According to Schiller, Plato found a way out of this when he discovered the function of concepts in the organization of experience. By using a concept, an idea could be predicated of the Heraclitan flux. Whereas the object of the idea would continue to change, the concept through which the object is lifted out of the flux of experience, would remain constant.
Using concepts, allowed Plato to attach permanence to the flux of experience in a way that avoided the problem of the undifferentiated unity of the Eleatic “one”. In its place we get “a well-knit system of knowable ideas”.
The central problem that Plato subsequently ran into was that of the interface between the Heraclitan flux of experience and this stable system of “knowable ideas”. Plato’s allegory of the cave in the Republic was one attempt to bridge the gap between the eternal world of ideas and the perpetual flux of experience.

For Schiller, it was Protagoras who gave Plato the answer to this problem, albeit Plato failed to recognize this. As Schiller sees it, what connected, for Protagoras, the ideas with the flux of sensory impressions is that they are useful for us humans in our dealings with the world within which we live. This is the true meaning of the claim that man is the measure of all things. The idea of a snow shovel is constituted, not by something otherworldly within the realm of ideas, but simply by the fact that it enables us to scoop snow. It is this usefulness that gives the idea of the snow shovel its stability.

The requirement of making ourselves the measure of all things holds not only for philosophy, Schiller contends, but for the sciences as well. All scientific knowledge is intimately related to human needs and desires, and the world shaped by science is ultimately a human world.


The above discussion brings to light the following difference between pragmatism and humanism. Pragmatism focuses specifically on the idea that all beliefs must have practical consequences to be meaningful and that if those practical consequences come to be, the belief is not just meaningful but also true.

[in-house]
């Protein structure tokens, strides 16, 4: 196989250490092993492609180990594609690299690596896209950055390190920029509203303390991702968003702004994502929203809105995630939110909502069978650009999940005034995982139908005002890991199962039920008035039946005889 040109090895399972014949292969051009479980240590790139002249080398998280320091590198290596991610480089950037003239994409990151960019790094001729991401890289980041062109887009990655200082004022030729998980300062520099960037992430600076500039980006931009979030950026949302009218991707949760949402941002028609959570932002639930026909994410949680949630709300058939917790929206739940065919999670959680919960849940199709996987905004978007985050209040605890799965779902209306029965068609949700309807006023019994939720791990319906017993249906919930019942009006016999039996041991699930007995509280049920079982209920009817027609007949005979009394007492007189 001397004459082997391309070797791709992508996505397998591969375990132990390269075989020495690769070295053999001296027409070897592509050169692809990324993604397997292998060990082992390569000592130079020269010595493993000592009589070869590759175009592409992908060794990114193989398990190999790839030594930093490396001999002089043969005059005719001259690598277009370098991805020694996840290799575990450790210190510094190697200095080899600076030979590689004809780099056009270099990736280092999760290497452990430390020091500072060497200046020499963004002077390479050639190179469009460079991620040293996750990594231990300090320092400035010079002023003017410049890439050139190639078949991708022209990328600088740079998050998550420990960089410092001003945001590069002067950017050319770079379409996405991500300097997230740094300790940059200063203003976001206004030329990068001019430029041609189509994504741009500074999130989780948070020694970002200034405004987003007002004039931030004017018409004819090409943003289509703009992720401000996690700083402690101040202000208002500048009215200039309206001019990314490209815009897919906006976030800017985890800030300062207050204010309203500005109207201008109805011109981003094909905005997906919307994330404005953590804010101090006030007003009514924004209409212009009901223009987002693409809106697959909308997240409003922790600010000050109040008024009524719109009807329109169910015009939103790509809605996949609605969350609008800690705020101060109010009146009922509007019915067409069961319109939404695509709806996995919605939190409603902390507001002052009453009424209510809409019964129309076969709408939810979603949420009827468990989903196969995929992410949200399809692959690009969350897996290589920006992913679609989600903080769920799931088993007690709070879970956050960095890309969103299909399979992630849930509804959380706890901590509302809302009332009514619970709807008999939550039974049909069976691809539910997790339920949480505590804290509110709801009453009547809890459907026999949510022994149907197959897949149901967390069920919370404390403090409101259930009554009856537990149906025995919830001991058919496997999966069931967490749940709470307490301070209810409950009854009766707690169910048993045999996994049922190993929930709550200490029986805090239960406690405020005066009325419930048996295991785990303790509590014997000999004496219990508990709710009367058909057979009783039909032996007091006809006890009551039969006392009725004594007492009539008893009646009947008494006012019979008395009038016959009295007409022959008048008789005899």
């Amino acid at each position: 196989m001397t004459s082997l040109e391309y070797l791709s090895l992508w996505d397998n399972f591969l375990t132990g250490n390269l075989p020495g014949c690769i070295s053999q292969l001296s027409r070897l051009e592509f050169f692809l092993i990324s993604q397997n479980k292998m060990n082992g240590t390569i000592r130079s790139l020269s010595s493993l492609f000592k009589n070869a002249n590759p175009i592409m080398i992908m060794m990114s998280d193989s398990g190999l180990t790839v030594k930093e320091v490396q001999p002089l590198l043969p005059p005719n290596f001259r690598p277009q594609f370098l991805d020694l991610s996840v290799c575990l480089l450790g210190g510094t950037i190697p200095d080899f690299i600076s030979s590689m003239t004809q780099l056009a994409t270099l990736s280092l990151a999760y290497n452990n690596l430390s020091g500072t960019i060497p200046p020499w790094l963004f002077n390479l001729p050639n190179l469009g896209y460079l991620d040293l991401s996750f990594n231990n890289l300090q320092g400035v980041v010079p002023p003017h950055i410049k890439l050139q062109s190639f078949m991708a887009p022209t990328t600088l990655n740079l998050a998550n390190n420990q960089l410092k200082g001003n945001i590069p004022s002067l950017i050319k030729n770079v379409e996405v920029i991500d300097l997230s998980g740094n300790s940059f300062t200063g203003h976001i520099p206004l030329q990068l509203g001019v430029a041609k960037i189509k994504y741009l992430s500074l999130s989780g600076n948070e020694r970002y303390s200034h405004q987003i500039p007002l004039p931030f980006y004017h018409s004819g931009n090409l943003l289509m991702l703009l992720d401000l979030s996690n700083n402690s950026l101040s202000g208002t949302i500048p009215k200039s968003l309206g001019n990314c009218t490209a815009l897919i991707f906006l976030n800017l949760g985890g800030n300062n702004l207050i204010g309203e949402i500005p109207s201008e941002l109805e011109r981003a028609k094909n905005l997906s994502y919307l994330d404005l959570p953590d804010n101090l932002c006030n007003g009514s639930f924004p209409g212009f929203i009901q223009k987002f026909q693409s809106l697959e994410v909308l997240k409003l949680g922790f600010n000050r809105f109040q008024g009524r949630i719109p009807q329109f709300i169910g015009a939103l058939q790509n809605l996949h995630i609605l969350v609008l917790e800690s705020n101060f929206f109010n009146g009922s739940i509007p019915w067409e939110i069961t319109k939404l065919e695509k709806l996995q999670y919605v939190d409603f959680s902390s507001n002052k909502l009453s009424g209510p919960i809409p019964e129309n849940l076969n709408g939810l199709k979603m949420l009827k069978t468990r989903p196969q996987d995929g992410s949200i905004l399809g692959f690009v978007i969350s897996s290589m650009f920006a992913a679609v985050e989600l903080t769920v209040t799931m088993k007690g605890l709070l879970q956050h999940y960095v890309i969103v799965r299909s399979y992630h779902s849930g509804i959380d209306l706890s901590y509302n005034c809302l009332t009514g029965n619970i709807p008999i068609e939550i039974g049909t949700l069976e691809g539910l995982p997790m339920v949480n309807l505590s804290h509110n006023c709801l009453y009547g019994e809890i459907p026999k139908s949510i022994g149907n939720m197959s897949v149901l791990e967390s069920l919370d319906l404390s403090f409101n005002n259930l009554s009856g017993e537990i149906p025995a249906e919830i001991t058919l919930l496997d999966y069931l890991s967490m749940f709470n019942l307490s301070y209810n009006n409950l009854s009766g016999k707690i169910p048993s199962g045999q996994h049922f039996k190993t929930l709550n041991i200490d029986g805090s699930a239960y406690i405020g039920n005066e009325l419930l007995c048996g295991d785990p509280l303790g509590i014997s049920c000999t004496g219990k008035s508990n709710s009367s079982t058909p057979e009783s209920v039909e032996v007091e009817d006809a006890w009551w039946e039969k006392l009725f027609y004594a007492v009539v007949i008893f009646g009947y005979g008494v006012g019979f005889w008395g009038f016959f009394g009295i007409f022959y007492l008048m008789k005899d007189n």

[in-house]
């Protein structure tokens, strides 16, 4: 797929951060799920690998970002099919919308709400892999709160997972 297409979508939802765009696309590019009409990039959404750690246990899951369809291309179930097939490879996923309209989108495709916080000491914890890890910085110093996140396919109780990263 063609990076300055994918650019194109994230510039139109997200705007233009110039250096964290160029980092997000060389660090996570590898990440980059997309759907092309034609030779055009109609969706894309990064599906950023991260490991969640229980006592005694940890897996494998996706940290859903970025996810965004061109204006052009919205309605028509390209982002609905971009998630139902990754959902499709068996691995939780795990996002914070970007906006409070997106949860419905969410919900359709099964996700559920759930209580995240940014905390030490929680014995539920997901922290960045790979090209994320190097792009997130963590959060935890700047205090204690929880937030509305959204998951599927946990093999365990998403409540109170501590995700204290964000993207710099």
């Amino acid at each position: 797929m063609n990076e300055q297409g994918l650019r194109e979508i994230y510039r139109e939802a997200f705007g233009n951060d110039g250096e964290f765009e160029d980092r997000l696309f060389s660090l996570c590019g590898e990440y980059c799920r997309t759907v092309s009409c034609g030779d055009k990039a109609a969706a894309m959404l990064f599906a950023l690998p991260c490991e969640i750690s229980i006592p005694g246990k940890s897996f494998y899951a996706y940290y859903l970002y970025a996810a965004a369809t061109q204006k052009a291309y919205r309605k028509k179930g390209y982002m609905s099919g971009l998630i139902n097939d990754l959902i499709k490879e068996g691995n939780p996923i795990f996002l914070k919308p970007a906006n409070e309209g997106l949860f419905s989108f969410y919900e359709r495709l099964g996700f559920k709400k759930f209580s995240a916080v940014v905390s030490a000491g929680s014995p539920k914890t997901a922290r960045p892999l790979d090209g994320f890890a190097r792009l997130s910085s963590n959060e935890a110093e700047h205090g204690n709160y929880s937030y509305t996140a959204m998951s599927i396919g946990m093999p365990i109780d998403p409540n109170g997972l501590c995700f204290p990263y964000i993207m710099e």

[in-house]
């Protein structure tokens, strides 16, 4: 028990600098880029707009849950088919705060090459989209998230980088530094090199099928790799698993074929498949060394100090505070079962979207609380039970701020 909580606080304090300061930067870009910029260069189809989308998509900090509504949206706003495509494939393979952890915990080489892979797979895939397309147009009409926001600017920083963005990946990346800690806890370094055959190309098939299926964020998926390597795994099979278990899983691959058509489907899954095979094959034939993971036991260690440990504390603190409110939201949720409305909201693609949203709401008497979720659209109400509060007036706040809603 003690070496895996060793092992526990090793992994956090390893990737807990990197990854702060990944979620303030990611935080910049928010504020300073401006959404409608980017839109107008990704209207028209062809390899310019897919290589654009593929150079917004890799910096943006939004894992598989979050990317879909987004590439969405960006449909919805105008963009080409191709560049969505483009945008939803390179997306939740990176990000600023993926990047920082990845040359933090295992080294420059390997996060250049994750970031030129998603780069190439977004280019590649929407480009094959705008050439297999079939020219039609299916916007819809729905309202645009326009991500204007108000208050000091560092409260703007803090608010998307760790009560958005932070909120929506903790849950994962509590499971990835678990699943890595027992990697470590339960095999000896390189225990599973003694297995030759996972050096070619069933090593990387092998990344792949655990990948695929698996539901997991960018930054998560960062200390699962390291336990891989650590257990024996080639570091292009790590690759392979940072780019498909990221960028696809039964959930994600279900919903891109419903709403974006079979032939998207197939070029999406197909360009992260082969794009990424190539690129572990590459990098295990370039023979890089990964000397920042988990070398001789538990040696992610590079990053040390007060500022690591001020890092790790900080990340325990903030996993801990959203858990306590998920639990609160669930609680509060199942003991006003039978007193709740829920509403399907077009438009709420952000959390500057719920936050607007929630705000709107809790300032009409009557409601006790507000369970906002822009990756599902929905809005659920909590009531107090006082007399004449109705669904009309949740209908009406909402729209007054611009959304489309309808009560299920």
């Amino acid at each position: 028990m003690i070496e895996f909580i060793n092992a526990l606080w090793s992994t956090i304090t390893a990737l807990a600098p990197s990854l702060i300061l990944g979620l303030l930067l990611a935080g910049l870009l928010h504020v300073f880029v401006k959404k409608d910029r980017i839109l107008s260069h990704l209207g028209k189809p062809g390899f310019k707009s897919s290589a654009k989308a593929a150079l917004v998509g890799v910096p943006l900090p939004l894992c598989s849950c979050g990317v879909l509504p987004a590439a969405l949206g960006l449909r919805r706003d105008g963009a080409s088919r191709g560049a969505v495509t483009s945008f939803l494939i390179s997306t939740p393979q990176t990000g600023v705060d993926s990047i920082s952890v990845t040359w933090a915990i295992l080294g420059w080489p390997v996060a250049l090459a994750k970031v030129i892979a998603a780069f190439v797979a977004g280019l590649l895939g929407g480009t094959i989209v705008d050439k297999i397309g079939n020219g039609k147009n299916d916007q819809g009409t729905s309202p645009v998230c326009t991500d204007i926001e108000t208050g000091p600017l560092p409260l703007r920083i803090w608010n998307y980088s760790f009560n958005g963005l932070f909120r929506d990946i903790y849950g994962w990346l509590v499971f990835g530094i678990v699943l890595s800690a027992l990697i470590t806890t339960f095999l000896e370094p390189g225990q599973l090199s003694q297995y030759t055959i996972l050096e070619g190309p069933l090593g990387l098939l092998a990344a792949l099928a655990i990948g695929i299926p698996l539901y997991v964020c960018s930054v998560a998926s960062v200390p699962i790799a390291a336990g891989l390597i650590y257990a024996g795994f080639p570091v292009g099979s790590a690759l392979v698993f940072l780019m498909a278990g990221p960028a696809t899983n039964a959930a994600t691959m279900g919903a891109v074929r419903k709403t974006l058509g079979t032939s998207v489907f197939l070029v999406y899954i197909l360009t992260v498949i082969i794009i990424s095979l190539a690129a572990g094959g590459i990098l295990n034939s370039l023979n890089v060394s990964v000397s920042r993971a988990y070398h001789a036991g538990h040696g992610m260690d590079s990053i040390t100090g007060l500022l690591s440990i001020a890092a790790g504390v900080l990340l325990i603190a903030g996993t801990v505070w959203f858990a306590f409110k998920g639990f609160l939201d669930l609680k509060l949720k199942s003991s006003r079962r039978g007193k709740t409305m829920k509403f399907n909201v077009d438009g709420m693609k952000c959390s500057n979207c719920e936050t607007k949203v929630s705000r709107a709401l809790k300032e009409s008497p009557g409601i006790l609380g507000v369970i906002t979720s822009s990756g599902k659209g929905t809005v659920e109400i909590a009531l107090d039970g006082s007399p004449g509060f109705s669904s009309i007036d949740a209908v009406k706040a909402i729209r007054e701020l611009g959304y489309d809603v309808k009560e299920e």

Humanism, is broader in that it focuses on the whole individual who is holding the belief, with all his fears, frailties, desires, etc., and emphasizes that in determining the meaning or the truth of a belief we may never abstract from this. According to humanism, philosophers should always keep the whole person in mind. Pragmatists do not need to go this far. They may still dehumanize truth as long as they keep sight of the fact that truth is an inherently practical affair.

What is Reality?

It is generally recognized as the capital achievement of modern philosophy to have perceived that a solution of the ontological question -What is Reality?- is not possible until it has been decided how Reality can come within our ken. Before there can be a real for us at all, the Real must be knowable, and the notion of an unknowable reality is useless, because it abolishes itself. The true formulation therefore of the ultimate question of metaphysics must become -What can I know as real? And thus the effect of what Kant called the Copernican revolution in philosophy is that ontology, the theory of Reality, comes to be conditioned by epistemology, the theory of our knowledge.